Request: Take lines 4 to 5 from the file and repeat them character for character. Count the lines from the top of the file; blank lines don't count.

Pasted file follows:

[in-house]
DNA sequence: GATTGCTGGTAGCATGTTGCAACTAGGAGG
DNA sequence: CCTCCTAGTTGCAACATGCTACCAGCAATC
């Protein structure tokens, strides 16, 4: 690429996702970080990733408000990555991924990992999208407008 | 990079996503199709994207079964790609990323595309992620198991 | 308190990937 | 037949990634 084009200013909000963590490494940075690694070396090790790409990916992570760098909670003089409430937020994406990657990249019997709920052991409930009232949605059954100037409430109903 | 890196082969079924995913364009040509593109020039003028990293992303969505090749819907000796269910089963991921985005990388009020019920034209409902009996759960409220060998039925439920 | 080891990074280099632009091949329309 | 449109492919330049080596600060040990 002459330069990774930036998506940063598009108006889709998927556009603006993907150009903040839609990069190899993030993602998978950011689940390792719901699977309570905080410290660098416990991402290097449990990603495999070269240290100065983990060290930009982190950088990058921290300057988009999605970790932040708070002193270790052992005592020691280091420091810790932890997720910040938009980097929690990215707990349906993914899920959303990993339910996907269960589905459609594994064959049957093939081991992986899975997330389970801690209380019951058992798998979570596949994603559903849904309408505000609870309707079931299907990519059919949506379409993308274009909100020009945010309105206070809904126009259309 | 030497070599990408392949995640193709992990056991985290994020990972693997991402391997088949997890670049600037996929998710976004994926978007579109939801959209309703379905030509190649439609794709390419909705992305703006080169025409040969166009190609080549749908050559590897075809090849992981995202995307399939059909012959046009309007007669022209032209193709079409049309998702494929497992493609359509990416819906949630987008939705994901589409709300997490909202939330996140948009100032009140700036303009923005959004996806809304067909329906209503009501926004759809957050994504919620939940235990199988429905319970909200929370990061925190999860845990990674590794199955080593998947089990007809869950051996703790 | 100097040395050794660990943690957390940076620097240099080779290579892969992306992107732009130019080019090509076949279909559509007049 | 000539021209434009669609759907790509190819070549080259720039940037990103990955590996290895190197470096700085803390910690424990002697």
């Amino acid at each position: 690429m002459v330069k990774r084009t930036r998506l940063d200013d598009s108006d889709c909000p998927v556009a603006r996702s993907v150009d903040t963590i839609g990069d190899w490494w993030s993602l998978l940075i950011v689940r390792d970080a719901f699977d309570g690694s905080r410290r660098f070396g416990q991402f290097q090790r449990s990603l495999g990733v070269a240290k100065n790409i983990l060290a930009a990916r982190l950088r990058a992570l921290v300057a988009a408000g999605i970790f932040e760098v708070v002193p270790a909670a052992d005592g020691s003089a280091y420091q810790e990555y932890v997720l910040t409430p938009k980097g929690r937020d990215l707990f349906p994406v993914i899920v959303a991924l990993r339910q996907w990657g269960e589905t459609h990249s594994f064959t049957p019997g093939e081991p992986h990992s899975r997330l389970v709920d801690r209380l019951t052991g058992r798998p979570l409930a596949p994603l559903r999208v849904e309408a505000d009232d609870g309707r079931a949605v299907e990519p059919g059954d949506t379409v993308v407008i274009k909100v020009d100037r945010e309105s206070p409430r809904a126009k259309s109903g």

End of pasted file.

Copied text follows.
């Protein structure tokens, strides 16, 4: 690429996702970080990733408000990555991924990992999208407008 | 990079996503199709994207079964790609990323595309992620198991 | 308190990937 | 037949990634 084009200013909000963590490494940075690694070396090790790409990916992570760098909670003089409430937020994406990657990249019997709920052991409930009232949605059954100037409430109903 | 890196082969079924995913364009040509593109020039003028990293992303969505090749819907000796269910089963991921985005990388009020019920034209409902009996759960409220060998039925439920 | 080891990074280099632009091949329309 | 449109492919330049080596600060040990 002459330069990774930036998506940063598009108006889709998927556009603006993907150009903040839609990069190899993030993602998978950011689940390792719901699977309570905080410290660098416990991402290097449990990603495999070269240290100065983990060290930009982190950088990058921290300057988009999605970790932040708070002193270790052992005592020691280091420091810790932890997720910040938009980097929690990215707990349906993914899920959303990993339910996907269960589905459609594994064959049957093939081991992986899975997330389970801690209380019951058992798998979570596949994603559903849904309408505000609870309707079931299907990519059919949506379409993308274009909100020009945010309105206070809904126009259309 | 030497070599990408392949995640193709992990056991985290994020990972693997991402391997088949997890670049600037996929998710976004994926978007579109939801959209309703379905030509190649439609794709390419909705992305703006080169025409040969166009190609080549749908050559590897075809090849992981995202995307399939059909012959046009309007007669022209032209193709079409049309998702494929497992493609359509990416819906949630987008939705994901589409709300997490909202939330996140948009100032009140700036303009923005959004996806809304067909329906209503009501926004759809957050994504919620939940235990199988429905319970909200929370990061925190999860845990990674590794199955080593998947089990007809869950051996703790 | 100097040395050794660990943690957390940076620097240099080779290579892969992306992107732009130019080019090509076949279909559509007049 | 000539021209434009669609759907790509190819070549080259720039940037990103990955590996290895190197470096700085803390910690424990002697």
């Amino acid at each position: 690429m002459v330069k990774r084009t930036r998506l940063d200013d598009s108006d889709c909000p998927v556009a603006r996702s993907v150009d903040t963590i839609g990069d190899w490494w993030s993602l998978l940075i950011v689940r390792d970080a719901f699977d309570g690694s905080r410290r660098f070396g416990q991402f290097q090790r449990s990603l495999g990733v070269a240290k100065n790409i983990l060290a930009a990916r982190l950088r990058a992570l921290v300057a988009a408000g999605i970790f932040e760098v708070v002193p270790a909670a052992d005592g020691s003089a280091y420091q810790e990555y932890v997720l910040t409430p938009k980097g929690r937020d990215l707990f349906p994406v993914i899920v959303a991924l990993r339910q996907w990657g269960e589905t459609h990249s594994f064959t049957p019997g093939e081991p992986h990992s899975r997330l389970v709920d801690r209380l019951t052991g058992r798998p979570l409930a596949p994603l559903r999208v849904e309408a505000d009232d609870g309707r079931a949605v299907e990519p059919g059954d949506t379409v993308v407008i274009k909100v020009d100037r945010e309105s206070p409430r809904a126009k259309s109903g």